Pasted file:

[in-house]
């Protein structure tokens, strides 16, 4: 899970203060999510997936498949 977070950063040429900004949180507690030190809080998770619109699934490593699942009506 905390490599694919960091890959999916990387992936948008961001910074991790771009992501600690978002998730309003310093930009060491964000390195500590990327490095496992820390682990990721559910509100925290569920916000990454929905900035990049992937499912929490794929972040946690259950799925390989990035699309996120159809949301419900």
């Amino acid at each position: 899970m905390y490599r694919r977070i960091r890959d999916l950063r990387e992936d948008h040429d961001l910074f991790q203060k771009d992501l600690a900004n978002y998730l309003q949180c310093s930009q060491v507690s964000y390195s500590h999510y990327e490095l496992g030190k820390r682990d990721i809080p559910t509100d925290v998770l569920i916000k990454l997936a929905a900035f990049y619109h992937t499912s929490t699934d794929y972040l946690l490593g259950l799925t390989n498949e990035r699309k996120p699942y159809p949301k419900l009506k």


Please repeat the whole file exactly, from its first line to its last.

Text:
[in-house]
């Protein structure tokens, strides 16, 4: 899970203060999510997936498949 977070950063040429900004949180507690030190809080998770619109699934490593699942009506 905390490599694919960091890959999916990387992936948008961001910074991790771009992501600690978002998730309003310093930009060491964000390195500590990327490095496992820390682990990721559910509100925290569920916000990454929905900035990049992937499912929490794929972040946690259950799925390989990035699309996120159809949301419900």
């Amino acid at each position: 899970m905390y490599r694919r977070i960091r890959d999916l950063r990387e992936d948008h040429d961001l910074f991790q203060k771009d992501l600690a900004n978002y998730l309003q949180c310093s930009q060491v507690s964000y390195s500590h999510y990327e490095l496992g030190k820390r682990d990721i809080p559910t509100d925290v998770l569920i916000k990454l997936a929905a900035f990049y619109h992937t499912s929490t699934d794929y972040l946690l490593g259950l799925t390989n498949e990035r699309k996120p699942y159809p949301k419900l009506k």